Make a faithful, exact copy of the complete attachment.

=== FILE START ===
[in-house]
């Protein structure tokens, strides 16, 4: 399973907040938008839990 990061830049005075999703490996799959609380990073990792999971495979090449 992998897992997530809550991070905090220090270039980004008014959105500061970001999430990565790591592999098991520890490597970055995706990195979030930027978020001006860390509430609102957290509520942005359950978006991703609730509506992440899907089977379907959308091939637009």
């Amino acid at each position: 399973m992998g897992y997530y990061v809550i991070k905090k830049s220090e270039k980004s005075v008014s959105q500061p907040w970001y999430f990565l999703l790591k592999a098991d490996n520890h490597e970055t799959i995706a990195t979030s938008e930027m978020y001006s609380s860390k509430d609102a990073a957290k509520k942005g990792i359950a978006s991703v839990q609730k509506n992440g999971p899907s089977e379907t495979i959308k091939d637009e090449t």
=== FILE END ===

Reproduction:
[in-house]
């Protein structure tokens, strides 16, 4: 399973907040938008839990 990061830049005075999703490996799959609380990073990792999971495979090449 992998897992997530809550991070905090220090270039980004008014959105500061970001999430990565790591592999098991520890490597970055995706990195979030930027978020001006860390509430609102957290509520942005359950978006991703609730509506992440899907089977379907959308091939637009």
């Amino acid at each position: 399973m992998g897992y997530y990061v809550i991070k905090k830049s220090e270039k980004s005075v008014s959105q500061p907040w970001y999430f990565l999703l790591k592999a098991d490996n520890h490597e970055t799959i995706a990195t979030s938008e930027m978020y001006s609380s860390k509430d609102a990073a957290k509520k942005g990792i359950a978006s991703v839990q609730k509506n992440g999971p899907s089977e379907t495979i959308k091939d637009e090449t």